Coquille Saint-Jacques is delicious and decadent. (Kathy D’Agostino photo)
“A recipe is a story that ends with a good meal.” – Pat Conroy
I sometimes sit and think about the people I have met, the recipes they have shared with me, and the interesting roads folks have taken to Harpswell. Those thoughts started tumbling around in my mind after I read an article on Joe Henry in the Portland Press Herald. (Editor’s note: A reprint of this article appears on Page 20 of the July 2023 edition of the Anchor.) Joe is a singer-songwriter who has written more than 200 songs in his career. Being a product of the ’60s and ’70s, I have a love for folk music. His story was like others I’ve read. The struggles, the successes, the Grammys he has won. He talked about his grueling time on the road, his health challenges and the loss of his dear friend John Prine.
Joe and his wife fell in love with Maine when they visited Portland in 2019. They found some property in Harpswell with water views and built their home in 2021. Today, they reside here, like many who have migrated north to this beautiful area.
That article made me think about the people I’ve met, both native Mainers and those who have moved here, and about the stories I have heard along my journey of sharing recipes in the Harpswell Anchor for Cooking at 43° North. Whether from a longtime resident of Harpswell or someone who chose to live in this beautiful town, every story was unique and interesting.
There are folks who have a long family history of lobstering and fishing right here and have shared delicious seafood recipes. There are Mainers who have solid routines and have shared recipes from their Saturday night suppers. Then there are those whose travels in life eventually brought them to this lovely place. Their recipes often broaden and enhance our culinary skills. I have heard many tell me why they moved to Harpswell. I am grateful to have absorbed every detail from these stories, along with the recipes I’ve gathered, and it is a privilege to share every one of them.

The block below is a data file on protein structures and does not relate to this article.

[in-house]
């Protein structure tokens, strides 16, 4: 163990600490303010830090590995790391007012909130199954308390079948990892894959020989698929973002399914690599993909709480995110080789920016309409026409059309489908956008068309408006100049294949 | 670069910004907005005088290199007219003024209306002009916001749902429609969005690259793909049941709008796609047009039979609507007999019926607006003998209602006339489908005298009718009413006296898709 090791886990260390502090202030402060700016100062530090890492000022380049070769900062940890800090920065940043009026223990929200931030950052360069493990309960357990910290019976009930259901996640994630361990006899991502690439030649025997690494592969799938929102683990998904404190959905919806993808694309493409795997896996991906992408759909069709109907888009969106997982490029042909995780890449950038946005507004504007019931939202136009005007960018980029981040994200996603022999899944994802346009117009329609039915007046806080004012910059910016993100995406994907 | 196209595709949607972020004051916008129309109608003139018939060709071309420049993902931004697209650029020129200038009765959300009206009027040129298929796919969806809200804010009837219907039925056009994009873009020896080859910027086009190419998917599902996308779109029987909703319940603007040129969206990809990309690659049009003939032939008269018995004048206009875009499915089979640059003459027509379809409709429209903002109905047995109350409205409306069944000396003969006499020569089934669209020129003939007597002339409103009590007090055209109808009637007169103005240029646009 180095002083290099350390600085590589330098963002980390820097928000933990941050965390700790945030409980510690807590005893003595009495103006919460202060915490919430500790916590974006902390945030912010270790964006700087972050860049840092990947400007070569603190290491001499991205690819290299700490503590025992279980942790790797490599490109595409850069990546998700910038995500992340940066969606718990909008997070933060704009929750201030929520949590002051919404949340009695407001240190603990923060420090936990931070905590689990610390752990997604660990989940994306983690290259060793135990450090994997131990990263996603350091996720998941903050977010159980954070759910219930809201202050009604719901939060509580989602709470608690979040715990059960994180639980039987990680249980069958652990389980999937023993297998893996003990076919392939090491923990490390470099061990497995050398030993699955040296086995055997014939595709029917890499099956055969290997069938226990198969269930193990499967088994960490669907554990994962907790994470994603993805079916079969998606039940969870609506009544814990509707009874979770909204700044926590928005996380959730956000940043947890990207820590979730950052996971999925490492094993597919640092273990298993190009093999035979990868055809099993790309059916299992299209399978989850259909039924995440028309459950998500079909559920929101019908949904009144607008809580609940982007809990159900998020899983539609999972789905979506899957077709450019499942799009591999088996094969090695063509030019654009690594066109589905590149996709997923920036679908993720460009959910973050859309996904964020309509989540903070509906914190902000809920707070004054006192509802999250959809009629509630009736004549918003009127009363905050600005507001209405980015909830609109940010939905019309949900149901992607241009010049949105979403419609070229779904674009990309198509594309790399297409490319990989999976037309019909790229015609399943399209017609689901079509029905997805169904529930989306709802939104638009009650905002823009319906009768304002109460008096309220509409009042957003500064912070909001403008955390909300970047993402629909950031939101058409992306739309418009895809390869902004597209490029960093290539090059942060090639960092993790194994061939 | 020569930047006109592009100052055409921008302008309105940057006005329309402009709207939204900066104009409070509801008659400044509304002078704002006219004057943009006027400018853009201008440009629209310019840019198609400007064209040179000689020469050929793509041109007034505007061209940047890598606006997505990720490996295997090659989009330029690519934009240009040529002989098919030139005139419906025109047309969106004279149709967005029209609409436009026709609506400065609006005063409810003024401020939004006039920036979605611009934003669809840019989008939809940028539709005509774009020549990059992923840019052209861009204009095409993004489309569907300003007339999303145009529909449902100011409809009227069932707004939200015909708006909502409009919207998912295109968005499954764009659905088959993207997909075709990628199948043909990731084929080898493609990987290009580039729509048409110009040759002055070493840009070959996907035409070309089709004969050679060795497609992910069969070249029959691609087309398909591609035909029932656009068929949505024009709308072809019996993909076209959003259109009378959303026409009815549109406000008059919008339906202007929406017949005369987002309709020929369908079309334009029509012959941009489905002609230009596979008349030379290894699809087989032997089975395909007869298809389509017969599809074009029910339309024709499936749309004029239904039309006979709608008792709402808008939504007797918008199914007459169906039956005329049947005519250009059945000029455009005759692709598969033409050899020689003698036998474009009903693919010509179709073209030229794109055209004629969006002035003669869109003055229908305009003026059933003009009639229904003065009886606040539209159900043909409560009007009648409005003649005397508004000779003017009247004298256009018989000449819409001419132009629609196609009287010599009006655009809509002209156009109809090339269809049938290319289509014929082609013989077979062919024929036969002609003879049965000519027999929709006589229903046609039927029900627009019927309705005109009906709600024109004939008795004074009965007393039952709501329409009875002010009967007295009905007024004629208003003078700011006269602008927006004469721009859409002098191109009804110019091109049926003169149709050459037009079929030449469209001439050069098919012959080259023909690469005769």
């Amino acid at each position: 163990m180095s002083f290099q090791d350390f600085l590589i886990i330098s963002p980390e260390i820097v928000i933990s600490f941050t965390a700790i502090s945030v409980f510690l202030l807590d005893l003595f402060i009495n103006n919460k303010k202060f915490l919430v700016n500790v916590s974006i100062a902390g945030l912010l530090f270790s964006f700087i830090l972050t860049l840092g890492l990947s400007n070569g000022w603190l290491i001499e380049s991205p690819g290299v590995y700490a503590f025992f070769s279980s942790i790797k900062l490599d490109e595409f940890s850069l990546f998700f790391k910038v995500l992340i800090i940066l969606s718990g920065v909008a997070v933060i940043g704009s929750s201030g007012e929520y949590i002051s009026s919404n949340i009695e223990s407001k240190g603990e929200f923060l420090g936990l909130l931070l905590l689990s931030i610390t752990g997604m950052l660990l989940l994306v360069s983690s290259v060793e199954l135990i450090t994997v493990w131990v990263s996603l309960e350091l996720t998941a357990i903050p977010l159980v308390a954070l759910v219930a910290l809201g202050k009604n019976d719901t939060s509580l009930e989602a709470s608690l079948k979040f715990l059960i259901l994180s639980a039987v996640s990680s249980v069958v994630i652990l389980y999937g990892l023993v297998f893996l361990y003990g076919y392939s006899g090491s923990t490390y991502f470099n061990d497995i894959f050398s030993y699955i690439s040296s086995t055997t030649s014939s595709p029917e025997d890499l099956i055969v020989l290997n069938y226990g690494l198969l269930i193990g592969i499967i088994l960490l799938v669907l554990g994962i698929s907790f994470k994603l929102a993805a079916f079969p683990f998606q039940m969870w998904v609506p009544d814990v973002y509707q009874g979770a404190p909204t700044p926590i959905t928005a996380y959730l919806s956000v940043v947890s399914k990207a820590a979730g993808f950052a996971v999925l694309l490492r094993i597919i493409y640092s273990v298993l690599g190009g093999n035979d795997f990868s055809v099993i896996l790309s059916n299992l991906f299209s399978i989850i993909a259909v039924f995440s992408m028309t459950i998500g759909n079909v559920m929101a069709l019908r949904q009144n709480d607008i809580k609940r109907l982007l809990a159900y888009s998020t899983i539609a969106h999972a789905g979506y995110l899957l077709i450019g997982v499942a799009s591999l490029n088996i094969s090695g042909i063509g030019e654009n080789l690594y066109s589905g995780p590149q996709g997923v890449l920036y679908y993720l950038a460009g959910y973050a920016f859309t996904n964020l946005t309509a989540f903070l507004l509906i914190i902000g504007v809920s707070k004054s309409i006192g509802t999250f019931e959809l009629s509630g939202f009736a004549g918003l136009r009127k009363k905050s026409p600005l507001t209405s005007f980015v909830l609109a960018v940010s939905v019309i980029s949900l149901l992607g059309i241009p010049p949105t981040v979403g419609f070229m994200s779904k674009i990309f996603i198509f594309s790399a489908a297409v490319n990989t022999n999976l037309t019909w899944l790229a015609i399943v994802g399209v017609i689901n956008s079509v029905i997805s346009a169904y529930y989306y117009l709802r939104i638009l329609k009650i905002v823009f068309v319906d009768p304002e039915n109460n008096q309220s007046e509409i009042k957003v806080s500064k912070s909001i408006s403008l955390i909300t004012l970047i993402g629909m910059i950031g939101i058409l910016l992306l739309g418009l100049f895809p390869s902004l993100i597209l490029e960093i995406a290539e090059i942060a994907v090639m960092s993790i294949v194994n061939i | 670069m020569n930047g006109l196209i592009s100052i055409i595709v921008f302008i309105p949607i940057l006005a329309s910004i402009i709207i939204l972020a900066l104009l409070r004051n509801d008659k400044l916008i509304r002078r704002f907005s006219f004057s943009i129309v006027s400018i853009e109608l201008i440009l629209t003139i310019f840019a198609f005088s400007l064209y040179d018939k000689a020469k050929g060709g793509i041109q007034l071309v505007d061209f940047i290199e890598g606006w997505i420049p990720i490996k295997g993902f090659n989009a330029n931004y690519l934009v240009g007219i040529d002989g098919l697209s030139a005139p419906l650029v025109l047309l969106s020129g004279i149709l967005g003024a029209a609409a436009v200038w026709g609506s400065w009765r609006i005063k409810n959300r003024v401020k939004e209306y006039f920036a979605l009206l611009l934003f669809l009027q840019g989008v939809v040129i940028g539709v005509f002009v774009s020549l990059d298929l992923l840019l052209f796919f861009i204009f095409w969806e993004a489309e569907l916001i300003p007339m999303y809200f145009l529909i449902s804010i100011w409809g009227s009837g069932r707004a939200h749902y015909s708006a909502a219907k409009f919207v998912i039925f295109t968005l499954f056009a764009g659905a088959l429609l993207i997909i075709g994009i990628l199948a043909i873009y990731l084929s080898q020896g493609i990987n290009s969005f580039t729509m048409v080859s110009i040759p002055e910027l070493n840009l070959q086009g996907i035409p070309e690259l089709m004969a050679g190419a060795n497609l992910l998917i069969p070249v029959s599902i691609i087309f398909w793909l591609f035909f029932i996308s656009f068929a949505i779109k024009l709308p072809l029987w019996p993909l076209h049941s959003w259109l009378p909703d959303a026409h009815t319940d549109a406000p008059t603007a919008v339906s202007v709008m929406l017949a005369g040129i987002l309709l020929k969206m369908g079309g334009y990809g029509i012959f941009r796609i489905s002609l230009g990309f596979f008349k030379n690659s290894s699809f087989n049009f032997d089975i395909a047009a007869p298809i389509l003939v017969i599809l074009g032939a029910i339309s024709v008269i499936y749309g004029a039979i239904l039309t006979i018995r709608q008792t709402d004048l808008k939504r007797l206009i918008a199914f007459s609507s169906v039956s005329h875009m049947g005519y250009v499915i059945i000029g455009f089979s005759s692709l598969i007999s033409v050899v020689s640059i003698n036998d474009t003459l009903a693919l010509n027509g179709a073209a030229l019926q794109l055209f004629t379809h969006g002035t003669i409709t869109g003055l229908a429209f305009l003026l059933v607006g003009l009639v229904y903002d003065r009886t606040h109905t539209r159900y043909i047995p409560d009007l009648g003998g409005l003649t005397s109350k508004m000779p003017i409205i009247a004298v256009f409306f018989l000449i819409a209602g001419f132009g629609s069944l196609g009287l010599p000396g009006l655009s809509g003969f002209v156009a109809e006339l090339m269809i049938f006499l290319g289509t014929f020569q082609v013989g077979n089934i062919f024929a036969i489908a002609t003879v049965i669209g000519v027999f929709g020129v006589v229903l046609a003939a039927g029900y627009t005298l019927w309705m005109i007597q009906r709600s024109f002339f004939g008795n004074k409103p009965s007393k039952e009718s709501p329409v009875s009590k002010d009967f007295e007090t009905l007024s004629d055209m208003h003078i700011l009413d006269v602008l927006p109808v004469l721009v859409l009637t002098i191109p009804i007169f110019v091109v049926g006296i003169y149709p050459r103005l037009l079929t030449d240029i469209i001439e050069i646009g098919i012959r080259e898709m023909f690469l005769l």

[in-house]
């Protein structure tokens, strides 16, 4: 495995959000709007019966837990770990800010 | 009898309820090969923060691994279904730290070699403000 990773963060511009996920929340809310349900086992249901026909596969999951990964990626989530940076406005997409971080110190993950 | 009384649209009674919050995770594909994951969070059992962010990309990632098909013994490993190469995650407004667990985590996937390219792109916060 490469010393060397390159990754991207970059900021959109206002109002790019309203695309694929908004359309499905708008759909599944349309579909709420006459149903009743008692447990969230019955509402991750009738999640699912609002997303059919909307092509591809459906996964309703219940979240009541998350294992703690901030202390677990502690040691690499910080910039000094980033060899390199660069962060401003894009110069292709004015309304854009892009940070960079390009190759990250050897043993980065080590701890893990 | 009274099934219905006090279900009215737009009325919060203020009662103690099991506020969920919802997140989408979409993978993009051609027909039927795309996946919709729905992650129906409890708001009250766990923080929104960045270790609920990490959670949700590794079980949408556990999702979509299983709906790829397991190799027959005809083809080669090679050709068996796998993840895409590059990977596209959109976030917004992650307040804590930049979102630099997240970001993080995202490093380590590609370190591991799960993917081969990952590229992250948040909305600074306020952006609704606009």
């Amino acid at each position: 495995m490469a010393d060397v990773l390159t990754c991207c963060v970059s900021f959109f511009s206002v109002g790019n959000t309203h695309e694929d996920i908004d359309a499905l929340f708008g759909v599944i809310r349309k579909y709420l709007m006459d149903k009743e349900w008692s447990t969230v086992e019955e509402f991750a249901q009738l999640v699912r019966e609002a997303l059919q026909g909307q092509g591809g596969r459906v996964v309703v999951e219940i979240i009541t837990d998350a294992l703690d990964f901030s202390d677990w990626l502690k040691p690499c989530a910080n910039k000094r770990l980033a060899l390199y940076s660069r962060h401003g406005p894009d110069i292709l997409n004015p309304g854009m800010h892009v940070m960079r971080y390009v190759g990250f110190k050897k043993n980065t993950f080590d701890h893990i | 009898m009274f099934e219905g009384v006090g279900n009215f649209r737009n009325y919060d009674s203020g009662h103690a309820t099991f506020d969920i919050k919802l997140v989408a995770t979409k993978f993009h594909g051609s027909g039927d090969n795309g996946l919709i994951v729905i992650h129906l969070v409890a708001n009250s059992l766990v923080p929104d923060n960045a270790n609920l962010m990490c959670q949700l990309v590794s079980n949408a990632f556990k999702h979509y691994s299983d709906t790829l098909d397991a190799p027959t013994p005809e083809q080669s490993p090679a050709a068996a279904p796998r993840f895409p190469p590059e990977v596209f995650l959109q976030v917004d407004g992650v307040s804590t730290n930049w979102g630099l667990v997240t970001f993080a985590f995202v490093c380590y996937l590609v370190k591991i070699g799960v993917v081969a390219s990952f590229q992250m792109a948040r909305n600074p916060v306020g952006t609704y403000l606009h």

Pam White is no exception.
Pam worked for the State Department and served as U.S. ambassador to The Gambia and then Haiti before she retired. She has been coming to Bailey and Orr’s islands since she was a child.
Pam would visit her grandmother at The Wentworth on Bailey Island. It was then she fell in love with the islands, some 60 years ago. Later her parents bought a camp on Bailey Island and she continued to spend summers there.
She always knew she wanted to make Harpswell her home someday. She spent years looking for the perfect spot and in 2009 she found it, on Orr’s Island. She had her home built and moved here full time the moment she retired in 2015. Pam has lived here ever since.
The recipe Pam shared is exceptional. It doesn’t take very long to prepare and, believe me, you and your guests will absolutely love it! It is both delicious and decadent. This is an adaptation of coquille Saint-Jacques that her Haitian cook taught Pam when she was the U.S. ambassador to Haiti. Her cook plated her delicious creation onto huge scallop shells.
I made this dish with lightly seared scallops, using 11.5-ounce gratin dishes. It made four servings. Keep your protein slightly undercooked, as it will finish in the oven and have to endure the broiler as well.
3 tablespoons unsalted butter
1/2 cup shallots, diced
1 pound white button mushrooms, sliced
1 cup white wine
1 pound cooked lobster (can use scallops, crab or cod)
1/2 cup heavy cream (light cream works too)
1 large egg yolk
2 teaspoons fresh tarragon
pinch of cayenne pepper
1/4 cup Gruyere cheese
Preheat oven to 450 degrees. Melt butter in a large skillet. Add shallots and cook until translucent. Stir in mushrooms and cook until golden brown.
Pour wine over the mushroom mixture and bring to a simmer for 2 or 3 minutes. Strain mushroom mixture so you have the mushrooms and liquid separated. Set mushrooms aside. Return strained liquid to the skillet and stir in cream. Cook until reduced by half — maybe 8-10 minutes.
Whisk egg yolk into cream sauce, then remove from heat and add tarragon and cayenne. Salt and pepper to taste.
Divide mushrooms into 4 parts and line the bottom of 4 ramekins with mushrooms. Put 1/4 pound of lobster meat in each ramekin on top of the mushrooms. Spoon cream sauce over lobster.
Place ramekins on aluminum foil on a baking sheet (they always spill over a bit). Place in a 450-degree oven for 15 minutes. Stop the oven and turn on the broiler. Add Gruyere cheese, then broil for 5-6 minutes.
Optional: Top with a bit of lemon zest and parsley.
This is a wonderful dish to serve with a green salad and a bit of risotto on the side.
Also, since it is strawberry season in Maine, whip the rest of the heavy cream and make strawberry shortcake for dessert. A perfect end to a wonderful meal. Enjoy!
Cooking at 43° North, a program of Harpswell Aging at Home, brings Harpswell residents together for cooking programs, in person and online. Watch the Anchor calendar for listings.
HAH always needs cooks for its Meals in a Pinch program, which provides nutritious meals to seniors in need of emergency assistance. For more information, contact Julie Moulton at 207-330-5416 or email@example.com.